Sharon Lee, sister to Thomas, said Thomas had been dealing with Scott’s abuse for years, including when he first stabbed her in the throat in 1999.
That attack, which spilled over from the couple’s apartment to another and eventually the parking lot at 600 Eugene St., Denham Springs, led to Scott’s booking on a count of attempted second-degree murder, as well as aggravated assault for Scott’s threats against a 16-year-old boy who had tried to help Thomas.
Affidavits for his arrest at the time say Scott stabbed Thomas “without provocation, and chased her continually stabbing her as she tried to escape these attacks.”
“Thomas was taken to the hospital and told police officers she feared for her life,” Officer Paul Golman wrote in the affidavit.
Three years later, Scott was again arrested after officers arrived at the Eugene Street apartment to find Thomas “with red bloodshot eye and busted upper lip.” Thomas told officers Scott had hit her and that she wanted to file charges.
“I will not drop these charges under any circumstances,” Thomas wrote in her witness statement.
Scott was booked on a slew of counts, including domestic abuse battery, possession of crack cocaine and three counts of battery to a police officer. Denham Springs police also notified Scott’s probation and parole officer of his arrest, according to the police report.
In March 2003, Scott’s earlier probation was revoked, and he was sentenced to five years with the state Department of Corrections for the drug charge, and six months each for battery on a police officer and criminal damage to property.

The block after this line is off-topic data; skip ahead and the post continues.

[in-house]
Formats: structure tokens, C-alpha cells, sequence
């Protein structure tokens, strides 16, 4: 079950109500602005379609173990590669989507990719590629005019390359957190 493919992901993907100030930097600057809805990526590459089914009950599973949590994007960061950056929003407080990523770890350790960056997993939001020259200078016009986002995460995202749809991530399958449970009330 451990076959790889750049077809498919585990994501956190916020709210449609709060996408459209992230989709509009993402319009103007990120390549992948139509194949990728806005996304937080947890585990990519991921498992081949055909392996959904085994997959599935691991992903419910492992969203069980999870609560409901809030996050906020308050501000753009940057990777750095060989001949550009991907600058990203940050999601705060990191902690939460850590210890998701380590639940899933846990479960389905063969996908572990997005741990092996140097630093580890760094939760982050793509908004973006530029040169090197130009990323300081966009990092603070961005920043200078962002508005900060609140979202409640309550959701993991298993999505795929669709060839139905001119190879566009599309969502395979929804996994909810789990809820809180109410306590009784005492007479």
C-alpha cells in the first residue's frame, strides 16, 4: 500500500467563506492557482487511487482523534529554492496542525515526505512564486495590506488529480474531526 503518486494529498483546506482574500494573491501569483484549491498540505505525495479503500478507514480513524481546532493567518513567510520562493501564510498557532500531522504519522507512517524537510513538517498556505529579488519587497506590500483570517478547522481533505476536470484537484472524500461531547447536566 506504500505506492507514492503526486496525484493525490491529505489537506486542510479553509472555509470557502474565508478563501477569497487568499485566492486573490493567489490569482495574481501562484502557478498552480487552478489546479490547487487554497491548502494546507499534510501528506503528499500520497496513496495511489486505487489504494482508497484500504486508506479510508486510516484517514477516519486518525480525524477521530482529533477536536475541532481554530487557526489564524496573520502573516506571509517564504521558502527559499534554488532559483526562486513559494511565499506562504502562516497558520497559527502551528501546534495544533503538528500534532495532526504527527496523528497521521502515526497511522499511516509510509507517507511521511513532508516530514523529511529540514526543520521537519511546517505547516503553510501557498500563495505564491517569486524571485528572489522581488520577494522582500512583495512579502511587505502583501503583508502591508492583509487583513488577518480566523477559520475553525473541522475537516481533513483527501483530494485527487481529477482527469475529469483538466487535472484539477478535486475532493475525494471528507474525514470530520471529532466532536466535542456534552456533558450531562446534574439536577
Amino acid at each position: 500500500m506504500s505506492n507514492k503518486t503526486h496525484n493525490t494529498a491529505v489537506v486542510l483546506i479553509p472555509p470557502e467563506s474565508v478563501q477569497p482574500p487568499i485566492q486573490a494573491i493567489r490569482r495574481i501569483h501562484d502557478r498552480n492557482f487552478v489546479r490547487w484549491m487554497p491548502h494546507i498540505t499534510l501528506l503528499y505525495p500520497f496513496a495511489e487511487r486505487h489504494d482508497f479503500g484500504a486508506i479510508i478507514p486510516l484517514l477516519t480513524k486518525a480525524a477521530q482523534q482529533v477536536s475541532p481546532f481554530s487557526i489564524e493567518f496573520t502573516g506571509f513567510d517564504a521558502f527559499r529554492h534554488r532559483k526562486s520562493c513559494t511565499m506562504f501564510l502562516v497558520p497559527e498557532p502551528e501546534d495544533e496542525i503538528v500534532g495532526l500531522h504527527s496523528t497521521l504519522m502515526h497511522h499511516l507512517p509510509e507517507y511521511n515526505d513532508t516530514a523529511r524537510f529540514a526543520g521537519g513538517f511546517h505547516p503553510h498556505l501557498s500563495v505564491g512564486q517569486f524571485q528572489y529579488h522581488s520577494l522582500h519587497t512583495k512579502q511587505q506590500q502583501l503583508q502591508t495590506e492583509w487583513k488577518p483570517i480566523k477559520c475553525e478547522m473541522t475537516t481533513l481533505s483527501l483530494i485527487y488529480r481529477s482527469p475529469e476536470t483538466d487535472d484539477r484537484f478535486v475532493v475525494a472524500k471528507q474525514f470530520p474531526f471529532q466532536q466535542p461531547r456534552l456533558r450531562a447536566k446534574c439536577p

A year later, in July 2004, Scott was out of jail and wanted again on a probation or parole violation. When officers found him at a residence with a revolver in his hand, it triggered a federal charge of possession of a firearm by a convicted felon.
Scott pleaded guilty to the count and was sentenced in September 2005 to 160 months in prison and four years of supervised release. The prison sentence was later reduced to 120 months.
Details about Scott’s release from federal custody were not immediately available Tuesday, although court records indicate his federal supervised release began in May 2013.
“He has been in a correction facility on and off all his life,” said Sharon Lee, Thomas’ sister.
Lee, who said she worked at the Louisiana State Penitentiary at Angola for 25 years and earned a bachelor’s degree in criminal justice from University of Phoenix, said she does not understand how the law had let Scott walk free.
“How was he out on the streets?” Lee asked, exasperated.
“I don’t want second-degree. I want first-degree. This is a career criminal,” Lee said, adding that Scott “preyed on the weak.”
Lee said she is appalled at the community’s lack of action when it saw Scott abusing her sister. Even though many of her neighbors knew about the ongoing abuse, they did nothing, Lee said.
“Everyone was still being friendly to him,” she said. “The justice system and the citizens of Denham Springs, where I grew up, failed us.”
Thomas worked as a caregiver to the elderly and others and would give the shirt off her back to help another, the family said.
The mother of two and grandmother of two had recently invited family and friends to her home for a fish fry Saturday.
“She loved to cook,” said Laquinta Lee, one of Thomas’ nieces. “She was full of life.”